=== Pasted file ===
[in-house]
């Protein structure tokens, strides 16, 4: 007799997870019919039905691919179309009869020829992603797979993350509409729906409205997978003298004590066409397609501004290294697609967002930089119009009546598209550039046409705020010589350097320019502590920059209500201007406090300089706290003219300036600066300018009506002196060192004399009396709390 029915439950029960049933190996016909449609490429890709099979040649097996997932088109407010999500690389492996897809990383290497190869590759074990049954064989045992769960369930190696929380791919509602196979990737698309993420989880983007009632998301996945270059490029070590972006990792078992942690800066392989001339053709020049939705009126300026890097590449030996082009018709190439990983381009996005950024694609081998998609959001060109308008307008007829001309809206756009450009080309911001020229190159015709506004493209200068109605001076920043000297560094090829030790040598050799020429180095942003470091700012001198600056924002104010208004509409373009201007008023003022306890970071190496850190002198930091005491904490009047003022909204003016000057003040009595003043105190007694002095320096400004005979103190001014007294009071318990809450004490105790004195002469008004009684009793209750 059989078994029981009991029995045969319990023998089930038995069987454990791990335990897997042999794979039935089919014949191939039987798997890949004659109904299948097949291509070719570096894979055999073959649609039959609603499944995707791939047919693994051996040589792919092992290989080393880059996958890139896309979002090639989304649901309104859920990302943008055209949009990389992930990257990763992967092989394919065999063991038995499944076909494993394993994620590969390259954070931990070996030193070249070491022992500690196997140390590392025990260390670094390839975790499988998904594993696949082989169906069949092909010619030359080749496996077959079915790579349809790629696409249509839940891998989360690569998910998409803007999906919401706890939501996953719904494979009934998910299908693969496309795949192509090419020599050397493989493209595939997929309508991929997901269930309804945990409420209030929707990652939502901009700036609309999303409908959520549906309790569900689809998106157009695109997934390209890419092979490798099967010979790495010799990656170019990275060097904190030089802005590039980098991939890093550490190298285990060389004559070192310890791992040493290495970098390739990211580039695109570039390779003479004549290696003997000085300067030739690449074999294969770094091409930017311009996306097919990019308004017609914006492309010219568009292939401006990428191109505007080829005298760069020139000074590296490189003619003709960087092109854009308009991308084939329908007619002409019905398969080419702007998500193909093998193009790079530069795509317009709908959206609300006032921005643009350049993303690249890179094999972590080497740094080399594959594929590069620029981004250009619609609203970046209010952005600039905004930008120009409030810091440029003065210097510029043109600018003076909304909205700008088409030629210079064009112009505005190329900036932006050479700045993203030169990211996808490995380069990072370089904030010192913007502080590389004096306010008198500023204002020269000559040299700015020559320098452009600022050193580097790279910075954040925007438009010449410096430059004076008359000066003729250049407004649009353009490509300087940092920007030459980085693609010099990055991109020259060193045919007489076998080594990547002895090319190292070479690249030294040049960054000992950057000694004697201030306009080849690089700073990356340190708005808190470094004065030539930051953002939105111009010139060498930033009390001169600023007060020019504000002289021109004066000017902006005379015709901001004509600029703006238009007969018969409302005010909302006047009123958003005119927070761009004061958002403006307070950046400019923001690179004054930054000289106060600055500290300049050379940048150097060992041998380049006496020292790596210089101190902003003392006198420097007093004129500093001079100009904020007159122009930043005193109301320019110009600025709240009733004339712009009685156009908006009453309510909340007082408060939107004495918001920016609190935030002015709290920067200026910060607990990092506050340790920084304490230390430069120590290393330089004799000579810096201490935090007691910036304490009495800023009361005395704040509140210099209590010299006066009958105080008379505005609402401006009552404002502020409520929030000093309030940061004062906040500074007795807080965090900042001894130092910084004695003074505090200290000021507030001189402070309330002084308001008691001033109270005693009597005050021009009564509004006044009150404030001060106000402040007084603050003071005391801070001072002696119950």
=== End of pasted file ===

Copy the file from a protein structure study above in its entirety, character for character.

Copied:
[in-house]
């Protein structure tokens, strides 16, 4: 007799997870019919039905691919179309009869020829992603797979993350509409729906409205997978003298004590066409397609501004290294697609967002930089119009009546598209550039046409705020010589350097320019502590920059209500201007406090300089706290003219300036600066300018009506002196060192004399009396709390 029915439950029960049933190996016909449609490429890709099979040649097996997932088109407010999500690389492996897809990383290497190869590759074990049954064989045992769960369930190696929380791919509602196979990737698309993420989880983007009632998301996945270059490029070590972006990792078992942690800066392989001339053709020049939705009126300026890097590449030996082009018709190439990983381009996005950024694609081998998609959001060109308008307008007829001309809206756009450009080309911001020229190159015709506004493209200068109605001076920043000297560094090829030790040598050799020429180095942003470091700012001198600056924002104010208004509409373009201007008023003022306890970071190496850190002198930091005491904490009047003022909204003016000057003040009595003043105190007694002095320096400004005979103190001014007294009071318990809450004490105790004195002469008004009684009793209750 059989078994029981009991029995045969319990023998089930038995069987454990791990335990897997042999794979039935089919014949191939039987798997890949004659109904299948097949291509070719570096894979055999073959649609039959609603499944995707791939047919693994051996040589792919092992290989080393880059996958890139896309979002090639989304649901309104859920990302943008055209949009990389992930990257990763992967092989394919065999063991038995499944076909494993394993994620590969390259954070931990070996030193070249070491022992500690196997140390590392025990260390670094390839975790499988998904594993696949082989169906069949092909010619030359080749496996077959079915790579349809790629696409249509839940891998989360690569998910998409803007999906919401706890939501996953719904494979009934998910299908693969496309795949192509090419020599050397493989493209595939997929309508991929997901269930309804945990409420209030929707990652939502901009700036609309999303409908959520549906309790569900689809998106157009695109997934390209890419092979490798099967010979790495010799990656170019990275060097904190030089802005590039980098991939890093550490190298285990060389004559070192310890791992040493290495970098390739990211580039695109570039390779003479004549290696003997000085300067030739690449074999294969770094091409930017311009996306097919990019308004017609914006492309010219568009292939401006990428191109505007080829005298760069020139000074590296490189003619003709960087092109854009308009991308084939329908007619002409019905398969080419702007998500193909093998193009790079530069795509317009709908959206609300006032921005643009350049993303690249890179094999972590080497740094080399594959594929590069620029981004250009619609609203970046209010952005600039905004930008120009409030810091440029003065210097510029043109600018003076909304909205700008088409030629210079064009112009505005190329900036932006050479700045993203030169990211996808490995380069990072370089904030010192913007502080590389004096306010008198500023204002020269000559040299700015020559320098452009600022050193580097790279910075954040925007438009010449410096430059004076008359000066003729250049407004649009353009490509300087940092920007030459980085693609010099990055991109020259060193045919007489076998080594990547002895090319190292070479690249030294040049960054000992950057000694004697201030306009080849690089700073990356340190708005808190470094004065030539930051953002939105111009010139060498930033009390001169600023007060020019504000002289021109004066000017902006005379015709901001004509600029703006238009007969018969409302005010909302006047009123958003005119927070761009004061958002403006307070950046400019923001690179004054930054000289106060600055500290300049050379940048150097060992041998380049006496020292790596210089101190902003003392006198420097007093004129500093001079100009904020007159122009930043005193109301320019110009600025709240009733004339712009009685156009908006009453309510909340007082408060939107004495918001920016609190935030002015709290920067200026910060607990990092506050340790920084304490230390430069120590290393330089004799000579810096201490935090007691910036304490009495800023009361005395704040509140210099209590010299006066009958105080008379505005609402401006009552404002502020409520929030000093309030940061004062906040500074007795807080965090900042001894130092910084004695003074505090200290000021507030001189402070309330002084308001008691001033109270005693009597005050021009009564509004006044009150404030001060106000402040007084603050003071005391801070001072002696119950």